At the time of this writing, America is the leading zombie killing country in the world. USA! USA! With only 45 percent of the undead population in our country totally eradicated, were doing a much better job at winning the war on zombie infestation than many of our neighbors. The UK and France are currently trailing behind slightly at 42 and 26 percent respectively. The rest of the world is doing a pretty crappy job at thinning out their rampaging zombie hordes. Slaughtering massive throngs of slathering zombies of all shapes and sizes happens every time you blink an eye in Dead Nation, even if it never feels like you%26rsquo;re making a real dent.
Just when games about mowing down zombies have begun to lose their thrill, Housemarque manages to roll out a new one that shakes things up and injects some sexiness and excitement back into the genre. A fresh perspective and meticulous attention to fine detail makes this top-down zombie shooting romp through a decimated cityscape super crazy fun. Well, that and the freaking blade-zooka we picked up a third of the way through. Gotta love shooting the heads off of a dozen zombies in one fell swoop.
As the sole person immune to the zombie plague outbreak that rapidly spreads across the globe, you set out to blast through the hordes in order to survive and help figure out a cure. Fortunately, the generic plot doesn%26rsquo;t get in the way of the dead-guy killing. Dead Nation%26rsquo;s dual-stick shooter twist is straightforward, tense, and satisfying. Navigating the darkened streets with a flashlight taped to your gun is pleasantly nerve-wracking, since every second is a struggle to keep from being overrun by the ridiculous number of zombies that come charging at you from all angles. Some of the buggers are slow and plodding, but as you progress they increase in numbers, variety, and deadliness. And it%26rsquo;s not uncommon to wander into an alleyway to pick up a hidden power-up only to practically wet yourself when 50-to-100 of the rabid brain-eaters come suddenly pouring in from all directions.
Each of the game%26rsquo;s 10 stages offers a lengthy trek through undead-infested territory, yet frequent checkpoints offer a brief respite from the zombie dodging craziness. In these moments of calm you can access a weapons wagon to spend coins you pick up on purchasing new death-dealing implements and upgrade your other gear before heading about out into the fray. Basic guns like the assault rifle, shotgun, and SMG get the job done early on, but you%26rsquo;ll need to shell out for the flamethrower, mines, rocket launchers, and the ever-so-delicious blade cannon to take down the tougher zombified foes that sneak up on you further along in the game. Each weapon can be upgraded in multiple areas, including rate-of-fire, damage, clip size, and ammo capacity, which offers great incentive to take down as many of the rotting bastards as you can in each mission.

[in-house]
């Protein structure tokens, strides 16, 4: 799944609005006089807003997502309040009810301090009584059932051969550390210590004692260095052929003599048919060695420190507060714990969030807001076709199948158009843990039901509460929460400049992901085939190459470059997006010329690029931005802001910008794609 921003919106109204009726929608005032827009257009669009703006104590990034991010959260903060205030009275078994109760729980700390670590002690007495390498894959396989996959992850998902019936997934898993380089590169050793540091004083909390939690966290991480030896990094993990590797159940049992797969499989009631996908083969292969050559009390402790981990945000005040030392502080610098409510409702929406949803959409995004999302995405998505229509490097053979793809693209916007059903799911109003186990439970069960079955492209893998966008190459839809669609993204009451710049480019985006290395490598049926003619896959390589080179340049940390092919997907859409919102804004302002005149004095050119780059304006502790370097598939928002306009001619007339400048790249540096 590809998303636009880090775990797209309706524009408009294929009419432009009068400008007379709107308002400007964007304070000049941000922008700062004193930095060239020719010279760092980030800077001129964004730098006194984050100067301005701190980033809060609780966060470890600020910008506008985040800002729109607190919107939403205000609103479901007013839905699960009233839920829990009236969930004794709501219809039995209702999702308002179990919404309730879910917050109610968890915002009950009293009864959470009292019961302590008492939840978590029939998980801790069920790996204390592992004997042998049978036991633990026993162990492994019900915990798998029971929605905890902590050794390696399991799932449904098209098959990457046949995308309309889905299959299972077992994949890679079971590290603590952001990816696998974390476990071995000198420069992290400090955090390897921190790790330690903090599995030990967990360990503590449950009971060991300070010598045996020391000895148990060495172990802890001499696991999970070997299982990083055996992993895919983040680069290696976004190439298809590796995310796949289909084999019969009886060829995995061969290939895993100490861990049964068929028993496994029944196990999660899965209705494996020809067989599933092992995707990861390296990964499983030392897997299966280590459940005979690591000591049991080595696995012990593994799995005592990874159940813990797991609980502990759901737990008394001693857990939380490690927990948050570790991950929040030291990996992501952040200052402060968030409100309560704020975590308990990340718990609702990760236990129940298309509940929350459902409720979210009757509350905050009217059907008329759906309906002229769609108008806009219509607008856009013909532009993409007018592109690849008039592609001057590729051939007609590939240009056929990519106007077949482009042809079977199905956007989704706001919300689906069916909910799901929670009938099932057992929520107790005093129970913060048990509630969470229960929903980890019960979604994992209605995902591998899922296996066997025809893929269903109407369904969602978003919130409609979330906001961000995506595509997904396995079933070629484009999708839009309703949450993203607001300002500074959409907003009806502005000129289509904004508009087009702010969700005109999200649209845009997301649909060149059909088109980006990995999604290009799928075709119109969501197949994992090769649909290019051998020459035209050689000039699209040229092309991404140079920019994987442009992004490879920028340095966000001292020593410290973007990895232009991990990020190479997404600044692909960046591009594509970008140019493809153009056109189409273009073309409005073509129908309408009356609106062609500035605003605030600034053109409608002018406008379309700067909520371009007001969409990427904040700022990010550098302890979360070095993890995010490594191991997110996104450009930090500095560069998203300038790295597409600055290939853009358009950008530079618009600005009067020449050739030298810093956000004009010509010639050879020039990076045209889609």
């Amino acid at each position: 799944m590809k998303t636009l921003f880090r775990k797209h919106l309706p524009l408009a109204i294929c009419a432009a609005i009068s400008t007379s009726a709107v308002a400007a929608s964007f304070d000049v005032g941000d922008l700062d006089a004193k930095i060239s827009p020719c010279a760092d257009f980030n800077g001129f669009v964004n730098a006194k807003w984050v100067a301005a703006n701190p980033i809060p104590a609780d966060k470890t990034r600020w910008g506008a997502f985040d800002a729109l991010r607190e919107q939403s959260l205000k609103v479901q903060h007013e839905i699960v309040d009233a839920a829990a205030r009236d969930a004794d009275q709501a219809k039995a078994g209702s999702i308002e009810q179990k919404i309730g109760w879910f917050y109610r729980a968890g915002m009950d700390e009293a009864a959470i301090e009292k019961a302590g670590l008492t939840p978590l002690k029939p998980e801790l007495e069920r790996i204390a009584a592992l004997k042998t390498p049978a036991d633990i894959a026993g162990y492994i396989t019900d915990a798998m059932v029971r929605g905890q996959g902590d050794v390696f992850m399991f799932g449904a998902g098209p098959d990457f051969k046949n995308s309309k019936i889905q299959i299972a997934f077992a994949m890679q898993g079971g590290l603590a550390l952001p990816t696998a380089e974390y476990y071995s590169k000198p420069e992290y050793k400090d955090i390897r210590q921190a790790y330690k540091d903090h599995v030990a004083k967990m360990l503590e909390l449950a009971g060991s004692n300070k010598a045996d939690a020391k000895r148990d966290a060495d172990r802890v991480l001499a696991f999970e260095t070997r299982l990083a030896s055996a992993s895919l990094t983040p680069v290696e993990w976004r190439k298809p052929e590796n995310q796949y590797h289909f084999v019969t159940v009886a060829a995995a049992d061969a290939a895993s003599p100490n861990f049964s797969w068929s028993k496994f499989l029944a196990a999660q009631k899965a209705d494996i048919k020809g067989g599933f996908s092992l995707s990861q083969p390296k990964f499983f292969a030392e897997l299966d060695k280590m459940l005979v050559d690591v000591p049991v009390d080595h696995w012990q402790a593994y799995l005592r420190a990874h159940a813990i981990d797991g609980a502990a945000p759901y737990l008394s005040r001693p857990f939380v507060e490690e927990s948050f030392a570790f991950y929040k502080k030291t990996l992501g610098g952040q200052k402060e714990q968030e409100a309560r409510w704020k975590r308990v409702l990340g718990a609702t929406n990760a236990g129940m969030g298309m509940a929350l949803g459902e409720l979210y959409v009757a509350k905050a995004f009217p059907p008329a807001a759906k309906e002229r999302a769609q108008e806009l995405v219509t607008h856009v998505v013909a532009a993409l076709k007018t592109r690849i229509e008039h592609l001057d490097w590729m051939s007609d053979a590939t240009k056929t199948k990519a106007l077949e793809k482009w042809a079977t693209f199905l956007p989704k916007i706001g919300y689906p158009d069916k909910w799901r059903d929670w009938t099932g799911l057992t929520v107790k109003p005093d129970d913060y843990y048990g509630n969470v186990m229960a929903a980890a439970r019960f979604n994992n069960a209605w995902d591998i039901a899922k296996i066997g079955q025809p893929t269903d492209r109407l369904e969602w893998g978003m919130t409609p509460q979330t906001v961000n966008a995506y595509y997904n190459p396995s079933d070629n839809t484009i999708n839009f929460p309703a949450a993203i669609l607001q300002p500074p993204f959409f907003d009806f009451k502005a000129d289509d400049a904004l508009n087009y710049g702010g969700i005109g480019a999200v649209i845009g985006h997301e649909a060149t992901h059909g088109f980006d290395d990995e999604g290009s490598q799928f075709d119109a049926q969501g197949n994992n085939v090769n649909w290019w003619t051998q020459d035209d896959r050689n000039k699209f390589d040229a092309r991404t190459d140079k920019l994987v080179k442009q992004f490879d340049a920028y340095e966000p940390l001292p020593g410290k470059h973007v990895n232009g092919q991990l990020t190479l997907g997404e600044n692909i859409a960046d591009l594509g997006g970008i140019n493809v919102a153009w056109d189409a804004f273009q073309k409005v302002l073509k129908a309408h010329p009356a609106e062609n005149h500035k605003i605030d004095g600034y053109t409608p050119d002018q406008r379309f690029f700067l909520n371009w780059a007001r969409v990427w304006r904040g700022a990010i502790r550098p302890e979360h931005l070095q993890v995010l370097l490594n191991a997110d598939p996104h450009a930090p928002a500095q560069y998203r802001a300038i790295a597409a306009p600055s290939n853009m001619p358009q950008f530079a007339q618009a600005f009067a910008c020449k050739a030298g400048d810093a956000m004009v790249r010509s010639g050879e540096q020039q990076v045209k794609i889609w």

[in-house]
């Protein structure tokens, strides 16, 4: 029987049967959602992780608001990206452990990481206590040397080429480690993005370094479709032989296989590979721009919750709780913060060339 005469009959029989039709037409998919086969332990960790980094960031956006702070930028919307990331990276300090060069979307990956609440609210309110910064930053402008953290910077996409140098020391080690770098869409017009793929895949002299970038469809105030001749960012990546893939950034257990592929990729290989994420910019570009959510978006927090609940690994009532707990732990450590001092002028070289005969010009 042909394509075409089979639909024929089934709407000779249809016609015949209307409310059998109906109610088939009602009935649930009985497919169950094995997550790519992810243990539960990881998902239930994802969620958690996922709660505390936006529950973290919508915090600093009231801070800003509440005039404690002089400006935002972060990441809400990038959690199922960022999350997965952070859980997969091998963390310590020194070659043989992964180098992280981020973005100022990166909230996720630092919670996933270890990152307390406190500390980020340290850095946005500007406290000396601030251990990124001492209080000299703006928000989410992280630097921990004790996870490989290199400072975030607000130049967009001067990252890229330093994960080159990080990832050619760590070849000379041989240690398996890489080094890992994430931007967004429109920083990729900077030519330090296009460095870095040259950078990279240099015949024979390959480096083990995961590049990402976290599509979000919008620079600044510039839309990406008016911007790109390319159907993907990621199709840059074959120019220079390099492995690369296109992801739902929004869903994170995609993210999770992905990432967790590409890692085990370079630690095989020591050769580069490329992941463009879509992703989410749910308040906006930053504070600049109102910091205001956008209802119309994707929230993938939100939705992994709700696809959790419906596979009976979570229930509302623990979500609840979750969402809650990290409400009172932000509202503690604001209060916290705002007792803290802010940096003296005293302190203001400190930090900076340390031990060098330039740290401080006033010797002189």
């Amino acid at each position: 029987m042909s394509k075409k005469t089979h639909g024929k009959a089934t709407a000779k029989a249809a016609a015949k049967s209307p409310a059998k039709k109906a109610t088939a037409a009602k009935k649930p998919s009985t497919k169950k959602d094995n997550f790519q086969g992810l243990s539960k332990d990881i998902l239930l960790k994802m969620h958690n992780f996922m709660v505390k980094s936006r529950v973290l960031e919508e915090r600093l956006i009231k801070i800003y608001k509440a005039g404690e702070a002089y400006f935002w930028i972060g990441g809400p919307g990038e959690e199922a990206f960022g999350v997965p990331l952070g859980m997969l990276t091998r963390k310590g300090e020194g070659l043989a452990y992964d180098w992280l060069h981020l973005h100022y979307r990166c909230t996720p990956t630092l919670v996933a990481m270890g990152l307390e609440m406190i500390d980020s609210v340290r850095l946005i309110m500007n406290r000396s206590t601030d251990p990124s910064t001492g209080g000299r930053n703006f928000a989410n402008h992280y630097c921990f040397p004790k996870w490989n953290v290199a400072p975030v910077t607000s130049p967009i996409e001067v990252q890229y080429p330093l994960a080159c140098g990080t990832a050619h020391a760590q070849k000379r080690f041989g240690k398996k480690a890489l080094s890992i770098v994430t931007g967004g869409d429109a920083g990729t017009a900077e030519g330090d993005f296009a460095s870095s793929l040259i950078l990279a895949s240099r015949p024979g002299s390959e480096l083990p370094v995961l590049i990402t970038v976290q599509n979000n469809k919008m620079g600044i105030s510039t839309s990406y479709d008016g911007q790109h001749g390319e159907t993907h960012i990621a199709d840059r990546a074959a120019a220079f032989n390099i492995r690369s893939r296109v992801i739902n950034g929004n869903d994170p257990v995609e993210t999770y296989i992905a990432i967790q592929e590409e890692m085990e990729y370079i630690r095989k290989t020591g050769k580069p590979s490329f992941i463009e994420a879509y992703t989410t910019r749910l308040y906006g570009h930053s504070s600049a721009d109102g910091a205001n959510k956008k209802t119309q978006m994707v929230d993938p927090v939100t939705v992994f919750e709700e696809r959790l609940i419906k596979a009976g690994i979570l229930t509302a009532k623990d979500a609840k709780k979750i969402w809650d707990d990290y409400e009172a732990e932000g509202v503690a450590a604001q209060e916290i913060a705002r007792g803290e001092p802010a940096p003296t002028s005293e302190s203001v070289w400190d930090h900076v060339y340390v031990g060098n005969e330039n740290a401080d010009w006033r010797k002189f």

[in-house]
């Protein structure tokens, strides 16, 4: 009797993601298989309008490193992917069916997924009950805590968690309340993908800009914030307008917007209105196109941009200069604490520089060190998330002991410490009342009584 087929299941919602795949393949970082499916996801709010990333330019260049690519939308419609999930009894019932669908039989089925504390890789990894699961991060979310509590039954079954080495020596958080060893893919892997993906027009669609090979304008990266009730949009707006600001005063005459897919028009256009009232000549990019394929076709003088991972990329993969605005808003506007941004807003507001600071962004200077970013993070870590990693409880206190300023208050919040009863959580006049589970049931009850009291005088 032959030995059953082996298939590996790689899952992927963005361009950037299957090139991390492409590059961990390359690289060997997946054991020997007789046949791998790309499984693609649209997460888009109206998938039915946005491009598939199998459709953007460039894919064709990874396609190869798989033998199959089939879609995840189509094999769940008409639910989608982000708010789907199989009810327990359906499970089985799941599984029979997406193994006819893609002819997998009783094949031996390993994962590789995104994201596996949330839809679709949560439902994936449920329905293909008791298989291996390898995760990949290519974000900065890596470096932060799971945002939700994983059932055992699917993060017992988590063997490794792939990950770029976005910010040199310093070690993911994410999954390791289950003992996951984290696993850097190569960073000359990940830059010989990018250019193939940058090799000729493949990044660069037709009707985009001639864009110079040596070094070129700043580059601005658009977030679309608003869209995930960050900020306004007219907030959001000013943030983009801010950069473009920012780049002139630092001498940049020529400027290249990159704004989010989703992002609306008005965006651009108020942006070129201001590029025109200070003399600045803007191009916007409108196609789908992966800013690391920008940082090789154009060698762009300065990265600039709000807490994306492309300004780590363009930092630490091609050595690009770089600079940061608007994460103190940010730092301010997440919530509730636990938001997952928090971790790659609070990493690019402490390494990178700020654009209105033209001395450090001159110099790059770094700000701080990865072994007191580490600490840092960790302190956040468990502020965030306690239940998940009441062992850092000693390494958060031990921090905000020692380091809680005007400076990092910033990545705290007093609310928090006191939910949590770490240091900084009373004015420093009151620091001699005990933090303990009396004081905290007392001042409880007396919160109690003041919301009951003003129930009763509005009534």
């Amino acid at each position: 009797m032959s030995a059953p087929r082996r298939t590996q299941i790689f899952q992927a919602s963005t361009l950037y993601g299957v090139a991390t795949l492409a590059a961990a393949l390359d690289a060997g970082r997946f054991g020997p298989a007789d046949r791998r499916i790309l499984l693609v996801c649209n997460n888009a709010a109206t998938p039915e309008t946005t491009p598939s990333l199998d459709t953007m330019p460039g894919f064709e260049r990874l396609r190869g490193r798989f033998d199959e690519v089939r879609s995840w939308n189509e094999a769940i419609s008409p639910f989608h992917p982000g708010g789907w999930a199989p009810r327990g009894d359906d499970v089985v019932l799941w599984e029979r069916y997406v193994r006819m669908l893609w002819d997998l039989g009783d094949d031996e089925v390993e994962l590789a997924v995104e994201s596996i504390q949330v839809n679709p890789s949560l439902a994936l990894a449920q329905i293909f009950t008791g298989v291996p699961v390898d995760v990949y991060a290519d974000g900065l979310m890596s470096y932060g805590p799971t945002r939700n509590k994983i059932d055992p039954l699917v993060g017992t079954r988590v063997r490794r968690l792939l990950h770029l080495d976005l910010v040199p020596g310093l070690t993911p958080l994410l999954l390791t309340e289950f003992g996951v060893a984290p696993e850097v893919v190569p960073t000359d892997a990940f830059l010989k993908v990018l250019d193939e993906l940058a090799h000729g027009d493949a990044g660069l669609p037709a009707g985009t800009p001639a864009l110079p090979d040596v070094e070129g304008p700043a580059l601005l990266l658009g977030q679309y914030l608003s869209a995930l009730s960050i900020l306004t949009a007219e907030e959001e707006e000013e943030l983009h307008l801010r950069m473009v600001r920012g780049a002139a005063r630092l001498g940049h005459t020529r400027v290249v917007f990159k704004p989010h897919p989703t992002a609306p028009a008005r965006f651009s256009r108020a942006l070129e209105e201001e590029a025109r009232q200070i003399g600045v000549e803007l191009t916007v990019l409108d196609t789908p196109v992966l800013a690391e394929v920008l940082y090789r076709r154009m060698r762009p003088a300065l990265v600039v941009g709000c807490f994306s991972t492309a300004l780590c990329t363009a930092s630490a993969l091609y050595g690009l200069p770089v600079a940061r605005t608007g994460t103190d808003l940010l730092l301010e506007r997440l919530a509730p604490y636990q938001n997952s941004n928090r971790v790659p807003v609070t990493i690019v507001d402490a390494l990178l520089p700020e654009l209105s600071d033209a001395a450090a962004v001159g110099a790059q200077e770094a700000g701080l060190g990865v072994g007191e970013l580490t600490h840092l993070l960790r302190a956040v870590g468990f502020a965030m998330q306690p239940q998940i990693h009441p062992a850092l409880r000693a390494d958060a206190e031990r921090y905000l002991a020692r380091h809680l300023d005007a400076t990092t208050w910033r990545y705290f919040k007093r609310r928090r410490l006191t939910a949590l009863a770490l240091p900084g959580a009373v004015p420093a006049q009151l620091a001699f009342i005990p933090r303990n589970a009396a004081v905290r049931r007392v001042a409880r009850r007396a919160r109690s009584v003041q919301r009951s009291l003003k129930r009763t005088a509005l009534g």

Shooting the hell out of every zombie that comes charging at you isn%26rsquo;t enough, since you%26rsquo;re often totally outnumbered by several dozen-to-one when the beasts come running, and the simple act of re-loading at the wrong moment can be your undoing. The great thing is the developers worked in a number of fun sneaky tricks you can use to help turn the table to your advantage. Zombies are easily distracted by noise and flashes, so shooting cars can set off their alarms, drawing a bunch of them into the open. Their pounding away at the doomed metal thing will inevitably ignite it and immolate half the screen. Other entertaining tricks include shooting out vending machines to make them spew soda cans and attract a crowd. Gas tanks and other volatile substances also make good incendiary solutions for the huge numbers of zombies that come at you at once. When you get cornered-in, you can get stabby-stabby with melee moves or charge through the horde with a short burst of speed. You%26rsquo;ll need every trick up your sleeve to make it through the game%26rsquo;s tougher stretches, and getting through a particularly intense level by the seat of your pants definitely gets the blood pumping.
Though the bird%26rsquo;s-eye-view makes the teeny little zombies you%26rsquo;re blasting away seem cute and harmless, there%26rsquo;s plenty of deadly variety in the gun-fodder you%26rsquo;ll face. Zombies come in many flavors: slow lurchers, speedy racers, fat meaty blokes, bloated exploders, He-Man size muscle dudes, blade-fisted zombies, and even screeching beasts that call more zombie pals. Furthermore, the visual variety from one zombie to the next is staggering, and we spent many moments leaning in for a close look to confirm that %26ndash; yes indeed %26ndash;these zombies are stylish little buggers. We encountered zombies with business suits and briefcases, cop zombies with ill-wielded guns, zombie escaped convicts, military zombies, zombie punks, zombie hookers, a zombie football team, firefighting zombies wearing flame-retardant suits. Hell, there were even zombie circus clowns that emitted whoopee cushion and horn squeaking sounds when we mowed them down. Brilliant.
Despite smooth and perfectly paced action-intensive gameplay, the long levels grow a little too repetitive over time. Settings change up at a regular clip, but many send you through similar poorly lit locales that tend to blend together visually. This dampens some of the excitement over time. Otherwise the lengthy campaign is quite enjoyable, whether played solo or cooperatively. Online leaderboards not only track your own zombie-killing prowess, they also rank the overall number of zombies killed by country. It%26rsquo;s pretty neat, even if it doesn%26rsquo;t seem to have any direct impact on the gameplay itself. Though it%26rsquo;s not perfect, Dead Nation reminds us how much fun it can be sending legions of the dead back to hell.
Nov 18, 2010